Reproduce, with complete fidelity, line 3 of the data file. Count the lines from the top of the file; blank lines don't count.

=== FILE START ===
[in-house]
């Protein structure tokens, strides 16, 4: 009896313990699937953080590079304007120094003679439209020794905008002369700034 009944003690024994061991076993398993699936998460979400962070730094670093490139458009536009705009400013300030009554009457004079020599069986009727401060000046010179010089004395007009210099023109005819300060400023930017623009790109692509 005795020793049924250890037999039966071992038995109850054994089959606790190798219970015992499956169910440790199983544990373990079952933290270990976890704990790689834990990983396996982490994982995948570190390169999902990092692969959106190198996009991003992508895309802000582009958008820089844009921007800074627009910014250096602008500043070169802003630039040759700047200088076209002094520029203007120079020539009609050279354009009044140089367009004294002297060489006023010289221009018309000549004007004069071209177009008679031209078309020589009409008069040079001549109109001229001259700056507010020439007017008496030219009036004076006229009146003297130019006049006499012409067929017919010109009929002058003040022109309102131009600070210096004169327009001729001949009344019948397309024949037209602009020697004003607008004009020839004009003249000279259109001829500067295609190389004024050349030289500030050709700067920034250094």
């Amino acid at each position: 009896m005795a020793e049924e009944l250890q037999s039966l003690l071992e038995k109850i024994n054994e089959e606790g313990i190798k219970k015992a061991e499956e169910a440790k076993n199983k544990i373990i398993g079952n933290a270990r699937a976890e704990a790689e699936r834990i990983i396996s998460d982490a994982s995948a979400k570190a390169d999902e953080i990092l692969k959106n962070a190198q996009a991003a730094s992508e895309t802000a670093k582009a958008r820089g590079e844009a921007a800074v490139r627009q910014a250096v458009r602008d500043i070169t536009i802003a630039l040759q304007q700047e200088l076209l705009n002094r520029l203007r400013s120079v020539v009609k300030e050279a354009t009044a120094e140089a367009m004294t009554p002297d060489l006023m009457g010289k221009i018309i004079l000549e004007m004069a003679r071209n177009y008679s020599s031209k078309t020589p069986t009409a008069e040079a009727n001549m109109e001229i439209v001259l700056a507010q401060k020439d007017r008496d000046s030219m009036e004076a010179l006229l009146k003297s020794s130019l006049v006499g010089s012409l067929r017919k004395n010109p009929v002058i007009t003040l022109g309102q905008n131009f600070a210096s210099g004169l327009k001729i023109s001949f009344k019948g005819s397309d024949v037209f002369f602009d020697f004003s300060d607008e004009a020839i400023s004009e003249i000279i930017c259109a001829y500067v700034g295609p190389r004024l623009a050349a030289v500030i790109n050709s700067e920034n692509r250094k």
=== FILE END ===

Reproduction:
């Amino acid at each position: 009896m005795a020793e049924e009944l250890q037999s039966l003690l071992e038995k109850i024994n054994e089959e606790g313990i190798k219970k015992a061991e499956e169910a440790k076993n199983k544990i373990i398993g079952n933290a270990r699937a976890e704990a790689e699936r834990i990983i396996s998460d982490a994982s995948a979400k570190a390169d999902e953080i990092l692969k959106n962070a190198q996009a991003a730094s992508e895309t802000a670093k582009a958008r820089g590079e844009a921007a800074v490139r627009q910014a250096v458009r602008d500043i070169t536009i802003a630039l040759q304007q700047e200088l076209l705009n002094r520029l203007r400013s120079v020539v009609k300030e050279a354009t009044a120094e140089a367009m004294t009554p002297d060489l006023m009457g010289k221009i018309i004079l000549e004007m004069a003679r071209n177009y008679s020599s031209k078309t020589p069986t009409a008069e040079a009727n001549m109109e001229i439209v001259l700056a507010q401060k020439d007017r008496d000046s030219m009036e004076a010179l006229l009146k003297s020794s130019l006049v006499g010089s012409l067929r017919k004395n010109p009929v002058i007009t003040l022109g309102q905008n131009f600070a210096s210099g004169l327009k001729i023109s001949f009344k019948g005819s397309d024949v037209f002369f602009d020697f004003s300060d607008e004009a020839i400023s004009e003249i000279i930017c259109a001829y500067v700034g295609p190389r004024l623009a050349a030289v500030i790109n050709s700067e920034n692509r250094k």